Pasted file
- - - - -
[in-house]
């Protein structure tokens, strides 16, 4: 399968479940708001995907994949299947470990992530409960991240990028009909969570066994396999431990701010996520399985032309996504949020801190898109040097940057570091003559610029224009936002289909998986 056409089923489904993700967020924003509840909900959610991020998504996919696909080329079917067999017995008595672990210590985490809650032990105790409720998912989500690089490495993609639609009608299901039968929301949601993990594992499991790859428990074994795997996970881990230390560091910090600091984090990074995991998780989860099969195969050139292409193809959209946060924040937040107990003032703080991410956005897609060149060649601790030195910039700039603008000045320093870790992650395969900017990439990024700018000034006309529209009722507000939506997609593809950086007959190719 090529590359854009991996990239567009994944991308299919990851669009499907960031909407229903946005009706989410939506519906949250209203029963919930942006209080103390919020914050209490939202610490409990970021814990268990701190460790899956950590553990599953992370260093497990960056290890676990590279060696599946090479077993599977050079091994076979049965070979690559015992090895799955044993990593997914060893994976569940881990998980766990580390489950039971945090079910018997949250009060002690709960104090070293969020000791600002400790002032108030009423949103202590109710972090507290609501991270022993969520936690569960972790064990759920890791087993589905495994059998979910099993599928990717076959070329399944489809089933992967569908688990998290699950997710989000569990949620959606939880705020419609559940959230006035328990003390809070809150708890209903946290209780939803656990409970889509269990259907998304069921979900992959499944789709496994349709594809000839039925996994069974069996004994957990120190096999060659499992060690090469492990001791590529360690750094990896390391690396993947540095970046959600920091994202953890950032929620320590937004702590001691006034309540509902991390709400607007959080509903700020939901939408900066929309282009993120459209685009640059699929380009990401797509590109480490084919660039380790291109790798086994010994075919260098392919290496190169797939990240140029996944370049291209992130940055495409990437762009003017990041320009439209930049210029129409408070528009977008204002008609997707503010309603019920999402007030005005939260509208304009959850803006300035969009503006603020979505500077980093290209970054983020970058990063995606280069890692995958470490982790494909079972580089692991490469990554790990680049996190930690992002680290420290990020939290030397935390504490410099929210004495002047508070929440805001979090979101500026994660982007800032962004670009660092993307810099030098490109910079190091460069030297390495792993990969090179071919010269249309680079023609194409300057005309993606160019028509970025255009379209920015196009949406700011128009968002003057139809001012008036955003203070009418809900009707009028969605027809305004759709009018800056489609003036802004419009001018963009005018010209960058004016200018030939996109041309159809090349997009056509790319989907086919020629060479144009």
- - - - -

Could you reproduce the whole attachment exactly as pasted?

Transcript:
[in-house]
């Protein structure tokens, strides 16, 4: 399968479940708001995907994949299947470990992530409960991240990028009909969570066994396999431990701010996520399985032309996504949020801190898109040097940057570091003559610029224009936002289909998986 056409089923489904993700967020924003509840909900959610991020998504996919696909080329079917067999017995008595672990210590985490809650032990105790409720998912989500690089490495993609639609009608299901039968929301949601993990594992499991790859428990074994795997996970881990230390560091910090600091984090990074995991998780989860099969195969050139292409193809959209946060924040937040107990003032703080991410956005897609060149060649601790030195910039700039603008000045320093870790992650395969900017990439990024700018000034006309529209009722507000939506997609593809950086007959190719 090529590359854009991996990239567009994944991308299919990851669009499907960031909407229903946005009706989410939506519906949250209203029963919930942006209080103390919020914050209490939202610490409990970021814990268990701190460790899956950590553990599953992370260093497990960056290890676990590279060696599946090479077993599977050079091994076979049965070979690559015992090895799955044993990593997914060893994976569940881990998980766990580390489950039971945090079910018997949250009060002690709960104090070293969020000791600002400790002032108030009423949103202590109710972090507290609501991270022993969520936690569960972790064990759920890791087993589905495994059998979910099993599928990717076959070329399944489809089933992967569908688990998290699950997710989000569990949620959606939880705020419609559940959230006035328990003390809070809150708890209903946290209780939803656990409970889509269990259907998304069921979900992959499944789709496994349709594809000839039925996994069974069996004994957990120190096999060659499992060690090469492990001791590529360690750094990896390391690396993947540095970046959600920091994202953890950032929620320590937004702590001691006034309540509902991390709400607007959080509903700020939901939408900066929309282009993120459209685009640059699929380009990401797509590109480490084919660039380790291109790798086994010994075919260098392919290496190169797939990240140029996944370049291209992130940055495409990437762009003017990041320009439209930049210029129409408070528009977008204002008609997707503010309603019920999402007030005005939260509208304009959850803006300035969009503006603020979505500077980093290209970054983020970058990063995606280069890692995958470490982790494909079972580089692991490469990554790990680049996190930690992002680290420290990020939290030397935390504490410099929210004495002047508070929440805001979090979101500026994660982007800032962004670009660092993307810099030098490109910079190091460069030297390495792993990969090179071919010269249309680079023609194409300057005309993606160019028509970025255009379209920015196009949406700011128009968002003057139809001012008036955003203070009418809900009707009028969605027809305004759709009018800056489609003036802004419009001018963009005018010209960058004016200018030939996109041309159809090349997009056509790319989907086919020629060479144009």